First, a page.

Back in Chorley, the town centre reflects the reality of how people are being squeezed. There are 15 payday loan shops and pawnbrokers within 12 miles of the town centre. They charge interest rates of up to 2,670 percent.
When money is tight, the costs of having a child can really make the cracks start to show. Jen and Andy tried to put up a baby gate in their house—but it went straight through the wall.
“We thought we were lucky when we bought this house in 2009 because prices were falling,” Andy said. “But you can’t hang anything on the walls. They’re like cardboard.” Jen added, “Ideally we want three kids, but you can want as much as you like—it’s what’s in the bank.”
In Exeter, Sue said, “The most wearing thing about being short of money is that it never quite leaves you alone. You know that feeling when you’re watching TV and you suddenly think, something’s wrong, what is it?
“There is this constant nagging worry about how we will make it to the end of the month.”
Where does the money go?
More than 40 percent of Jen and Andy’s income currently goes on rent. Another 40 percent on bills and travel. The £320 total for bills includes gas, electricity, water and the phone bill, as well as their TV licence and council tax.
Travel costs include £140 a month on their car and £80 on petrol, even though they use it as little as possible. This is on top of public transport costs.
By the time they’ve paid interest on their loans, they’re left with just £250 a month to spend on food for them and their daughter.
Their earnings don’t stretch far enough for them to make it through the month. Yet they earn £50 a month too much to get tax credits. That’s thanks to the Tory government changing the thresholds in April.
Save the Children: charity needed at home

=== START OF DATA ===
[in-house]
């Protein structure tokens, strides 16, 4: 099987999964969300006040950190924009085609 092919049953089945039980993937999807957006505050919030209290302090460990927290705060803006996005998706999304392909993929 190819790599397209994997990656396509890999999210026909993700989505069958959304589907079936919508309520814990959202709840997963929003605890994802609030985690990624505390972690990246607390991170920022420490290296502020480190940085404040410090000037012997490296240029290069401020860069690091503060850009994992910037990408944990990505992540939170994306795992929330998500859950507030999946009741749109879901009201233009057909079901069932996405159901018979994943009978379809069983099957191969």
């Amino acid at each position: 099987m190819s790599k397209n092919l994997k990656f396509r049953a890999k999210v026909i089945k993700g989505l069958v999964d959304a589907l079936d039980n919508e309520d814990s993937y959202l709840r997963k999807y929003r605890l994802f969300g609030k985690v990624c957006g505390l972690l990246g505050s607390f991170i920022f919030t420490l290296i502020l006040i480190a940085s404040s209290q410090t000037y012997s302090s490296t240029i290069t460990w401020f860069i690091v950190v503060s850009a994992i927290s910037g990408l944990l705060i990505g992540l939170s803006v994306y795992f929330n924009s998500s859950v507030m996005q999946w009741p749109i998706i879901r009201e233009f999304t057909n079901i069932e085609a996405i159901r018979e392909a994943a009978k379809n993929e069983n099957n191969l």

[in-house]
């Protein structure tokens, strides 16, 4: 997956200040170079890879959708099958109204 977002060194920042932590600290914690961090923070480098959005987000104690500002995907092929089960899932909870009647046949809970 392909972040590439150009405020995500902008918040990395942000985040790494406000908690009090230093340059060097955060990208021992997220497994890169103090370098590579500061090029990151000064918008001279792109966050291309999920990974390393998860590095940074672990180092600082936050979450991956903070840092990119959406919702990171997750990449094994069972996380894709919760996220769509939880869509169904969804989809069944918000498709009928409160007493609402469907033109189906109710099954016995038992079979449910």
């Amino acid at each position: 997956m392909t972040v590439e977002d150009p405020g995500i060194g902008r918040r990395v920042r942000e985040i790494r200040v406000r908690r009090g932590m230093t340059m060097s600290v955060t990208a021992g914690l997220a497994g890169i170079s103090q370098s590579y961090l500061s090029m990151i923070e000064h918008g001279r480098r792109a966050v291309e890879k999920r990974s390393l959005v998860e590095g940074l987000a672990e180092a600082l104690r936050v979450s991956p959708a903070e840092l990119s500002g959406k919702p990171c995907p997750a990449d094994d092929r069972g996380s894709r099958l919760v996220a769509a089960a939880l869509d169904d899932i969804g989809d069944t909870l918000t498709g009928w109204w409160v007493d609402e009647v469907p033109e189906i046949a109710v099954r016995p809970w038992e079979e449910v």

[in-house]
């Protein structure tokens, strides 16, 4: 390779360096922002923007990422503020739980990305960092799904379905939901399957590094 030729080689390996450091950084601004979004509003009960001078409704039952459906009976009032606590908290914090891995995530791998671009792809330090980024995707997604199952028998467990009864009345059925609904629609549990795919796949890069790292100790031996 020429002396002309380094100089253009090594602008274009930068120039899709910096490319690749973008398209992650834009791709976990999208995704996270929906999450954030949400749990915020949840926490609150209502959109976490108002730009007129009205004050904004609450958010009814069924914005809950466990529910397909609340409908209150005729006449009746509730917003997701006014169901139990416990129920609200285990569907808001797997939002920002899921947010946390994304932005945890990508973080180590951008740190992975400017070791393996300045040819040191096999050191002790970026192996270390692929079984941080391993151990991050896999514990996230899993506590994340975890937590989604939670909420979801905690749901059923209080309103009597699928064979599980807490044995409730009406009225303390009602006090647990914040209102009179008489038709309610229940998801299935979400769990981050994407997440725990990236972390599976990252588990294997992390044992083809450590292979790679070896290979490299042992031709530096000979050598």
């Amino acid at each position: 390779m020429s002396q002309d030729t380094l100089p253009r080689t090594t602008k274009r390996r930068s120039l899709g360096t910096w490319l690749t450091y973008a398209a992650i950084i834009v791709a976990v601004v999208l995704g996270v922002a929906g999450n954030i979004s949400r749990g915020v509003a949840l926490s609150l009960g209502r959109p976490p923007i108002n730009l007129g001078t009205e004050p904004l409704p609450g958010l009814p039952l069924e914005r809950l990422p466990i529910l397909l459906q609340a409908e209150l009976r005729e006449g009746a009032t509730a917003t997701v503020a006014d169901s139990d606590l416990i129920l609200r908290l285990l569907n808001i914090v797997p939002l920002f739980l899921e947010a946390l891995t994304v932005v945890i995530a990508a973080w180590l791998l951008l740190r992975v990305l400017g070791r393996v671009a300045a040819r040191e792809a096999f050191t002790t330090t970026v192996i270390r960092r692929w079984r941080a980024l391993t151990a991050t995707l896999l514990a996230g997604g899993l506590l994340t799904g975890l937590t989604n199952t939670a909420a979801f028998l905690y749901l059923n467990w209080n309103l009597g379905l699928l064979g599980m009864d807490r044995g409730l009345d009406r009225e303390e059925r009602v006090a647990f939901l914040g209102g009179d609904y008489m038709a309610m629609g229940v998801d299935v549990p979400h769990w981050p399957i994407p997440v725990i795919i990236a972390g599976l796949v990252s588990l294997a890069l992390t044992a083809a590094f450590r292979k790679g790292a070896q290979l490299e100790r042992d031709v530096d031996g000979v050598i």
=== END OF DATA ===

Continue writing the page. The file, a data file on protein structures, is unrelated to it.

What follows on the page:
“This report is about the prejudices of the people who work for this charity.” So said Tory MP Douglas Carswell as the charity Save the Children launched its first ever appeal for children in Britain earlier this month.
The Daily Mail newspaper called it “an obscene political stunt for Save the Children to equate British families with the starving poor of Africa”.
But the real reason rightwingers were cross is that the charity’s statistics offer an insight into child poverty in Tory Britain. Its report, titled It Shouldn’t Happen Here, says 3.5 million children in Britain are in poverty. They live mostly in families that have at least one adult in work.
It shows that Jen, Andy and Sue are far from alone in struggling to afford everything their children need. Some 80 percent of parents the charity surveyed said that they were borrowing more money to buy their children essentials.
Among parents earning less than £17,000 a year, one in five said they couldn’t afford to buy their children new shoes when they needed them.
More than one in seven could not afford a child’s winter coat. Over one in ten parents have cut back on food for themselves so their children have enough to eat. And the same number say their child has missed out on celebrating a birthday.
Some names have been changed